For Victory in Freedom: Why Ukrainian Resilience to Russian Aggression Endures, Part II


This is Part II in a two-part series. Part I may be found here.

This piece originally appears on PONARS Eurasia on 11/14.

Mikhail Alexseev is a Professor of Political Science at San Diego State University.

Serhii Dembitskyi is Deputy Director of the Institute of Sociology of the National Academy of Sciences of Ukraine.

Victory-freedom complex

The increasing toll of the war has not dampened Ukrainians’ support for political freedom. In fact, it appears that this suffering has engendered a clearer understanding of the importance of continued fighting by building a sense of shared sacrifice and raising the value of political freedom.

Over 80 percent of respondents to our 2023 polls—about the same share as in 2022—said democracy was very or mostly important to them personally. An shift of about six percentage points from “very important” to “mostly important” in our tracking poll (N=329) was not statistically significant, and our new poll of 869 respondents in June 2023 generated results nearly identical to those we saw in the tracking poll a year ago (see Figure 5). The findings were virtually the same when respondents were asked whether free speech was important to them.

Figure 5. Democracy Remains Important to Overwhelming Majority of Ukrainians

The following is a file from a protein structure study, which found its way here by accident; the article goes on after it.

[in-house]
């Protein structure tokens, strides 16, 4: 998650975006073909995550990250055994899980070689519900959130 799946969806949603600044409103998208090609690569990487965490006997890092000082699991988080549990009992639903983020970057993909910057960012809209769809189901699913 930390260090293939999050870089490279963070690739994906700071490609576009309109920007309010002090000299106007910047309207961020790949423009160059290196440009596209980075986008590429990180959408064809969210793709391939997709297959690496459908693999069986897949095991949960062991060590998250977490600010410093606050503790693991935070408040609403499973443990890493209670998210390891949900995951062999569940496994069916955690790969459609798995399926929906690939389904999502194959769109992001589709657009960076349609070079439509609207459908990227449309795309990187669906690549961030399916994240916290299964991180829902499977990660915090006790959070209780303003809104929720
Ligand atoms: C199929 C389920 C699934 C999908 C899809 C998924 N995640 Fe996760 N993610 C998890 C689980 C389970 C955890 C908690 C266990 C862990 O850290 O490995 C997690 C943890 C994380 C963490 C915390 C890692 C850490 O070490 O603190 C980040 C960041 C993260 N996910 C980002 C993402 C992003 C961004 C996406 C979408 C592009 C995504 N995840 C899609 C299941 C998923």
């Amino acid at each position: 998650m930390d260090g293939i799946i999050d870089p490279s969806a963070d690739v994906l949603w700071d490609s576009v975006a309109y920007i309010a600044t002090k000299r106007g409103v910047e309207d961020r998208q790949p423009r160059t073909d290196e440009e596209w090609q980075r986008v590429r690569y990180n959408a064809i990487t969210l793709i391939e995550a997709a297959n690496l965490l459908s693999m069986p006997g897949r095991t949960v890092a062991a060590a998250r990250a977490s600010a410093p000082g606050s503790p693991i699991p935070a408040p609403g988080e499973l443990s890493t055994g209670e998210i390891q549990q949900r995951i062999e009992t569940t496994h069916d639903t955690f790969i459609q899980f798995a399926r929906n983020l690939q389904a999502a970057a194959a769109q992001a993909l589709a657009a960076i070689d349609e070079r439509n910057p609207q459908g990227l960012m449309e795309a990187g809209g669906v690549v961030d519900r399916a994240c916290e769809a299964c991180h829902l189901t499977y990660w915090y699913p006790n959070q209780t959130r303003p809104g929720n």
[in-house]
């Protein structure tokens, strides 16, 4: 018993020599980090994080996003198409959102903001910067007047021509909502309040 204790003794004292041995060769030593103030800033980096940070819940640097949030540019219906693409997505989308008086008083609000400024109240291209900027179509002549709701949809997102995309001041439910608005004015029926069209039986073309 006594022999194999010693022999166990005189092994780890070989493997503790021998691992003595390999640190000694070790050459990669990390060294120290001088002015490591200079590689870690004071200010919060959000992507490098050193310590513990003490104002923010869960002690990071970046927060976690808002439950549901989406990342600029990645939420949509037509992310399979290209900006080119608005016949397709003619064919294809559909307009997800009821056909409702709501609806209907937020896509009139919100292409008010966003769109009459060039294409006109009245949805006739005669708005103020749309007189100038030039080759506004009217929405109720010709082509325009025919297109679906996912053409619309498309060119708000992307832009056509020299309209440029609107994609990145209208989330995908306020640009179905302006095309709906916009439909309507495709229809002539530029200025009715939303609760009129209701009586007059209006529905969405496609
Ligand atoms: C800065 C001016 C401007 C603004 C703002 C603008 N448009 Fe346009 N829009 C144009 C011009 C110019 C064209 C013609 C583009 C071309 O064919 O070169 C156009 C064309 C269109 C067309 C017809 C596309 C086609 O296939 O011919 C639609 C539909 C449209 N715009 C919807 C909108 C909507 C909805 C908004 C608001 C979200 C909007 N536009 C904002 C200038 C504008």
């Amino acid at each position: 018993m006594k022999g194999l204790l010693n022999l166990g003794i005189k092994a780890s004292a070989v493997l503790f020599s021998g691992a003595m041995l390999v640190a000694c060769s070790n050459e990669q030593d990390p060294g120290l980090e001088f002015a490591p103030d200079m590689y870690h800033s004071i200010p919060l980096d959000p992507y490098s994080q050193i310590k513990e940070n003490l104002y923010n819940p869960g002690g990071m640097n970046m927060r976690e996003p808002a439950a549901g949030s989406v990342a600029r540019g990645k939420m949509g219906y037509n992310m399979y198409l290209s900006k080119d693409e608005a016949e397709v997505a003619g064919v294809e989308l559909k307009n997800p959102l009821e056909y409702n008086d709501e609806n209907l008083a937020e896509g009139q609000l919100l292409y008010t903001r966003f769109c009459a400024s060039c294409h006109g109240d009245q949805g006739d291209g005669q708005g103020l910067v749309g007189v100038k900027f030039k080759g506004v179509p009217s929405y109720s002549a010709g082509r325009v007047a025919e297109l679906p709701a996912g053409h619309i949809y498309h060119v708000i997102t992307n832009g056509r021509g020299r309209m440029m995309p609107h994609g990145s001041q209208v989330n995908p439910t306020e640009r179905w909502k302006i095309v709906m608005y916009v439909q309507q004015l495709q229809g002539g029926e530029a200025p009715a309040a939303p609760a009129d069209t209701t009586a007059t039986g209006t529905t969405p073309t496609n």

A more detailed analysis controlling for age, gender, language use, income, and region indicates that support for freedom has solidified in the crucible of war:

  • In the 2023 wave of our tracking poll, Ukrainians who had suffered losses in the war continued to value democracy about as strongly as they did in 2022, while those who reported no war losses valued democracy somewhat less than before (on average about six percent lower, a statistically significant difference). We found the same result for 2023 with our new poll of 869 respondents. (In 2022, support for democracy was about the same regardless of loss, probably reflecting the massive rallying against Russian invasion in the first months of the full-scale war.)
  • In both the 2022 and 2023 waves of our tracking poll, as well as in the new June 2023 poll, Ukrainians who believed in Ukraine’s eventual victory in the war were about 25 percent more likely to see democracy as important than those who did not believe in victory. Experiencing losses in the war had no significant effect on belief in victory.

Our longitudinal statistical analysis of the tracking poll data, which factored in both differences among respondents and differences among the same respondents over time, further found that:

  • The onset of the war in 2022 remained a major driver of support for democracy in 2023.
  • The war mobilized national identity in support of democracy as a system of government and of free speech; in 2023, Ukrainian language use emerges as a key correlate of democracy, the other main sociodemographic factors and war effects being equal; and the design of statistical tests indicates that most of this relationship is due not to preference falsification, but to a genuine desire to turn to Ukrainian symbols and identity in the face of Russian invasion.
  • Not only does democratic resilience come at a massive human cost, but the challenges abound. Suggesting that the current war is also a war of ideas and media influence, in tracking poll respondents who in November 2021 listed Russia as one of their main news sources tended to be less supportive of democracy as a political system (although they still supported free speech about as much as others).